A man who required nearly 100 staples to close wide-open gashes allegedly left on his leg by a Vancouver police dog is suing the city and two constables for damages.

Construction worker Christopher Evans shattered a bus window in frustration on June 12, 2011 after being repeatedly passed by at a transit stop, according to the suit.

The 33-year-old claims he was headed home on his skateboard and listening to headphones when an unleashed police dog suddenly bit his right leg, causing him to fall to the ground.

"With the plaintiff's leg in its grasp the service dog began thrashing, causing considering (sic) ripping and tearing to the skin and muscle tissue of the plaintiff," court documents say.

Evans estimates he was bit five times over the course of at least one minute. He was taken to Vancouver General Hospital, operated on and held overnight.

The Pivot Legal Society, which is representing Evans, released disturbing pictures of the wounds Thursday with a statement from the plaintiff.

"The nurse at the hospital told me it was amazing the dog didn't rupture my artery and kill me," Evans said. "I know it was a stupid decision, and I shouldn't have hit the bus, but the repercussions were way overboard."

Click here and here to view the photos. Caution: The images are graphic.

The responding officer, Const. Richard Ronald Lee, and service dog trainer Const. Howard Rutter are named in the suit. Vancouver Police Department spokesman Lindsey Houghton said he could not comment on the case while it was before the courts.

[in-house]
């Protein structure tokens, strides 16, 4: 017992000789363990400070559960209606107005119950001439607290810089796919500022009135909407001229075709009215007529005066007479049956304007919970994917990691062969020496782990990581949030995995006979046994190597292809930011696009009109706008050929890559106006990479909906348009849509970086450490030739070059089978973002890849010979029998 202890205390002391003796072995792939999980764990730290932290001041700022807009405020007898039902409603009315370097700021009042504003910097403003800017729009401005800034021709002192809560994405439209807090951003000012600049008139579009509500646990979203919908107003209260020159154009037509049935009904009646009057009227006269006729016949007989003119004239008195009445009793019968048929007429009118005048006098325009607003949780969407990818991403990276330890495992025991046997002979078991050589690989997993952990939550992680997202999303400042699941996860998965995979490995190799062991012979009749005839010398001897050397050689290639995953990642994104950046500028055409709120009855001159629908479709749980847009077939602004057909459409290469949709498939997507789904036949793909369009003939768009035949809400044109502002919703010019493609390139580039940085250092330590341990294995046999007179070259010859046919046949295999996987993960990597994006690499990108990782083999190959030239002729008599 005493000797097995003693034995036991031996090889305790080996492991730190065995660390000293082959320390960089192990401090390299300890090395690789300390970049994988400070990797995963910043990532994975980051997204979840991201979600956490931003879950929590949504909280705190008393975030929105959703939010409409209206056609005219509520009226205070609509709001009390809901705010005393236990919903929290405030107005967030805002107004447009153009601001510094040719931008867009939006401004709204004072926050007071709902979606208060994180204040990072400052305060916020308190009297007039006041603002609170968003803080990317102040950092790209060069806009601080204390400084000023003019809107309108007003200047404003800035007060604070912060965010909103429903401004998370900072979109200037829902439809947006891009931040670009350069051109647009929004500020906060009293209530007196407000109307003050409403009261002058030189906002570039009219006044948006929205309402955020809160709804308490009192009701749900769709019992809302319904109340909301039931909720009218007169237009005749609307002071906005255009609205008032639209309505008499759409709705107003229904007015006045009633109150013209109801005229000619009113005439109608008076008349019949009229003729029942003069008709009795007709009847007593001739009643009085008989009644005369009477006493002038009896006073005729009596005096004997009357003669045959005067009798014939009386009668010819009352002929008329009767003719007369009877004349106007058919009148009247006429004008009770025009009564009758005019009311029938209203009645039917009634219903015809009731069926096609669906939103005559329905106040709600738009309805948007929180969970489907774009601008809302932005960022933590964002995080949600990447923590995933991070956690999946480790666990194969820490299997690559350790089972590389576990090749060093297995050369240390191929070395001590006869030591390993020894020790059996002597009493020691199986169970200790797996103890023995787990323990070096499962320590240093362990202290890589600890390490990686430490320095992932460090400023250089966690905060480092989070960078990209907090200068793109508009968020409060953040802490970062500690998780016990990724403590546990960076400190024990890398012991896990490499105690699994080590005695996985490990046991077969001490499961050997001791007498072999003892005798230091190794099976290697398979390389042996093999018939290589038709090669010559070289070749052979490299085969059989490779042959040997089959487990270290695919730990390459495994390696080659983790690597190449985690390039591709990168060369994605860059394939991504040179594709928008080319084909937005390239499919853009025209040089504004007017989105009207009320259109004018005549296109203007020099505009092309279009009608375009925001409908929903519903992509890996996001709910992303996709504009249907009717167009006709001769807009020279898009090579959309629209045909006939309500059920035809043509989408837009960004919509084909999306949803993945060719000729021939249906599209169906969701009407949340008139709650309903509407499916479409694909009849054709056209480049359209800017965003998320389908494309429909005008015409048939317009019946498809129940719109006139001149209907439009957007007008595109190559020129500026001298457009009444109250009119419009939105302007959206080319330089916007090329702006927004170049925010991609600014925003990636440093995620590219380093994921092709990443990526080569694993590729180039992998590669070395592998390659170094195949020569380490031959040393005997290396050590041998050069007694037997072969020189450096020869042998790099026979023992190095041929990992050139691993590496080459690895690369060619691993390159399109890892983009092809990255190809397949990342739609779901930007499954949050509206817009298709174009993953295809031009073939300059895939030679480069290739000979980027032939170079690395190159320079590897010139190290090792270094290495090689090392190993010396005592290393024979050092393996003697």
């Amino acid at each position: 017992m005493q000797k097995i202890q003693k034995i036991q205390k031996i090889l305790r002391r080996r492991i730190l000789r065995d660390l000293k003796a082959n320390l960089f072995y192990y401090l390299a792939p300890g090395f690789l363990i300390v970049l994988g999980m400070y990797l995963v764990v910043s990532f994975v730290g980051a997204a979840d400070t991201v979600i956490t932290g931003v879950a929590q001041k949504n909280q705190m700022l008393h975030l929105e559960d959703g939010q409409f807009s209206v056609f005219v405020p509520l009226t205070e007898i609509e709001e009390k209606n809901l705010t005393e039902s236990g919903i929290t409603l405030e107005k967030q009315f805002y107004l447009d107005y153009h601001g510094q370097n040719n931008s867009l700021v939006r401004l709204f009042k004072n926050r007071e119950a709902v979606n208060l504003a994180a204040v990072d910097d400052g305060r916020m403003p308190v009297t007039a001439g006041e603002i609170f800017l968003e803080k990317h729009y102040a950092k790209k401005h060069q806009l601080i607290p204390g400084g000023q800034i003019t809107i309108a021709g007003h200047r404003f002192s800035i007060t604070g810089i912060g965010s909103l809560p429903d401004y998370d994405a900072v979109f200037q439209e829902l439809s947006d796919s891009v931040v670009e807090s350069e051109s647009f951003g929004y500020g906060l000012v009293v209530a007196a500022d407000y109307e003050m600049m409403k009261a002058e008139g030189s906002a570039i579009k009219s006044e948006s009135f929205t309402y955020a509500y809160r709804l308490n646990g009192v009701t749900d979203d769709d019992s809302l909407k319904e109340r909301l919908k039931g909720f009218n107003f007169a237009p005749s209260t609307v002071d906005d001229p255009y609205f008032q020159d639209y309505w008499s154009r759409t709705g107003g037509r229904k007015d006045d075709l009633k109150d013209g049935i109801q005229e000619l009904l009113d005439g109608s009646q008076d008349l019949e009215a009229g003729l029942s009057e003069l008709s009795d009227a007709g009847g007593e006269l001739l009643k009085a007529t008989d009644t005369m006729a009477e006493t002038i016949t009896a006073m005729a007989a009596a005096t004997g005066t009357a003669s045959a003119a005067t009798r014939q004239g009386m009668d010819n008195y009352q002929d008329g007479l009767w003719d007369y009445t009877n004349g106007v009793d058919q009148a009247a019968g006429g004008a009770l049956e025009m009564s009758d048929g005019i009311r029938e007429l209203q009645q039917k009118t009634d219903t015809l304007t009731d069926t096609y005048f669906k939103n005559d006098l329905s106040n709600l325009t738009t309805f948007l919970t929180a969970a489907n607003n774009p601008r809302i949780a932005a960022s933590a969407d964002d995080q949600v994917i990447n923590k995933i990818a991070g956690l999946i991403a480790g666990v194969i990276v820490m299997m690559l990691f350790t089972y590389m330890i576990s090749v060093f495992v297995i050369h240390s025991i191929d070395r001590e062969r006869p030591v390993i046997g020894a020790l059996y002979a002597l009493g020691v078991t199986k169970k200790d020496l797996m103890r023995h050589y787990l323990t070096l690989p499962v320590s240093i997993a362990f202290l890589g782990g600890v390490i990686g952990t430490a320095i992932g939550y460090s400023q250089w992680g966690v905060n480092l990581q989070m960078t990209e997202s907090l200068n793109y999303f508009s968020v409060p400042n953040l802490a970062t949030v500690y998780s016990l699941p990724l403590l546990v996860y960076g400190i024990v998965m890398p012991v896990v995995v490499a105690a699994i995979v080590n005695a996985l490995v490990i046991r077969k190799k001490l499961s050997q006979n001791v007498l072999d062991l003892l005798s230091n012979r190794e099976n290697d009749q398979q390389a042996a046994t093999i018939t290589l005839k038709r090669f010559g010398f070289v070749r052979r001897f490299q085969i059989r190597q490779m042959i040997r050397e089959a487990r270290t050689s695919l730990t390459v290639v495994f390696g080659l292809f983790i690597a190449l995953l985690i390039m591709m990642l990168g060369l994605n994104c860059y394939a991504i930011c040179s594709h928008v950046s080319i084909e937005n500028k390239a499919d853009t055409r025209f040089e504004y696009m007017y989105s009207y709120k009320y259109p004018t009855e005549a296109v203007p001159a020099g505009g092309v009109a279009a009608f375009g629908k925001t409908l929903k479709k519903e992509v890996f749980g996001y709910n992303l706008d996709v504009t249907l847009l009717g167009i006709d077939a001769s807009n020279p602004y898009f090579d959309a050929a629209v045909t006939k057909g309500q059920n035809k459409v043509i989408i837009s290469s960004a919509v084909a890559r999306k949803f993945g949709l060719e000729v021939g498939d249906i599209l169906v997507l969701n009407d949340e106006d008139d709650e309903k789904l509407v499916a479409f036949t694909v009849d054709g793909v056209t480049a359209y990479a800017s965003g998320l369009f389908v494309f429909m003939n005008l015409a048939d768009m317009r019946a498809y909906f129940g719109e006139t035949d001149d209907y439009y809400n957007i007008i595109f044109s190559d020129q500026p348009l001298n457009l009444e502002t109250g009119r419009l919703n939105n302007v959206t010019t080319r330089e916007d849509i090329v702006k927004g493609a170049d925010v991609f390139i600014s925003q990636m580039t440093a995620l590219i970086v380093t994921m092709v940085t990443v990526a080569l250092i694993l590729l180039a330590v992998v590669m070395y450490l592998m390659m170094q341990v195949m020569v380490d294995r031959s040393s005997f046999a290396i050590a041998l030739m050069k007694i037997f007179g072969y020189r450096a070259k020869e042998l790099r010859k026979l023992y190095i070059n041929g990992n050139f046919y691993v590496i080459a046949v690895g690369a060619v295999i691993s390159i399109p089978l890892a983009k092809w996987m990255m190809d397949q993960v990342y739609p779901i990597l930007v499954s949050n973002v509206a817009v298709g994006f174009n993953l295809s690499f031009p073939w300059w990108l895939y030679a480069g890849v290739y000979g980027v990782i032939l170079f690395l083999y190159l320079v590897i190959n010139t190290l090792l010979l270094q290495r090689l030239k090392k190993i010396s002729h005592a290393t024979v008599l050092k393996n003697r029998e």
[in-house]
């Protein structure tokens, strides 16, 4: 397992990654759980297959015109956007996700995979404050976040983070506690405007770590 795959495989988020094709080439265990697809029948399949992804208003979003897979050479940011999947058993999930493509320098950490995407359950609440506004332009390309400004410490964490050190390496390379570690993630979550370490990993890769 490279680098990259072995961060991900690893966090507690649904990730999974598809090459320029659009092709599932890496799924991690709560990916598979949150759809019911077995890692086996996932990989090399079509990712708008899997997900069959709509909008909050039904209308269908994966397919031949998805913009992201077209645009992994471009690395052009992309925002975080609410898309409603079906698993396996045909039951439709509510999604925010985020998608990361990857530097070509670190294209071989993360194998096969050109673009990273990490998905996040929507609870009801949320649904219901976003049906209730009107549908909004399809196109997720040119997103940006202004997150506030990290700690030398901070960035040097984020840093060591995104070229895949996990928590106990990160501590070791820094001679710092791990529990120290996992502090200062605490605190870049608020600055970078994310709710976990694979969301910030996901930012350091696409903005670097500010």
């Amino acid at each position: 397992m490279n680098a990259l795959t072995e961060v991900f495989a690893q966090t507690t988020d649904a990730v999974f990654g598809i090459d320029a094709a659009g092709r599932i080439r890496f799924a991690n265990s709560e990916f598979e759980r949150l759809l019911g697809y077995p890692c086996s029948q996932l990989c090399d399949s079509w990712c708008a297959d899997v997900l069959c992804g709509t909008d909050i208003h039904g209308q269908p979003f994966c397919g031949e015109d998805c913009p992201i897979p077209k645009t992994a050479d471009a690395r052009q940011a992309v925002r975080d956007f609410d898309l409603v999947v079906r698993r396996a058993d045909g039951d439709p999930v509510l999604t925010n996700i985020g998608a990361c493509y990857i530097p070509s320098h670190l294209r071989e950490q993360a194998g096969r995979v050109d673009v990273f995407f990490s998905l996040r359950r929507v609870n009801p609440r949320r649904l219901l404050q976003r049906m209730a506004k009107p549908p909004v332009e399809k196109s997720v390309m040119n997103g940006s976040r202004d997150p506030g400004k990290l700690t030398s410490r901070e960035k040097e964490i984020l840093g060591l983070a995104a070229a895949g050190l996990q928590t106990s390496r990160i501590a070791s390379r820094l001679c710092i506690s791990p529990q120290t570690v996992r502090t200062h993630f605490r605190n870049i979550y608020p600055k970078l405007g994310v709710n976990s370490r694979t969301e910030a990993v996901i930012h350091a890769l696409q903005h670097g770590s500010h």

Evans was charged with mischief following the arrest, but the single count was eventually stayed by Crown prosecutors.

Pivot says 46 per cent of all reported injuries caused by police in B.C. from March 2011 to January 2012 were dog bites, with similar numbers in 2010. The society is calling on the Office of the Police Complaint Commissioner to review the VPD's use of service dogs.

"Right now the deployment of dogs is reminiscent of how often Tasers were being used before we realized just how much harm they could cause," Pivot lawyer Douglas King said in a statement.

"We have to think of the cost of all of this, not only to the person being bitten by the dog but the enormous health care costs spent treating unnecessary injuries."

Pivot says the "bite and hold" method used in Vancouver should be replaced by the less-confrontational "bark and hold" style used in some U.S. cities.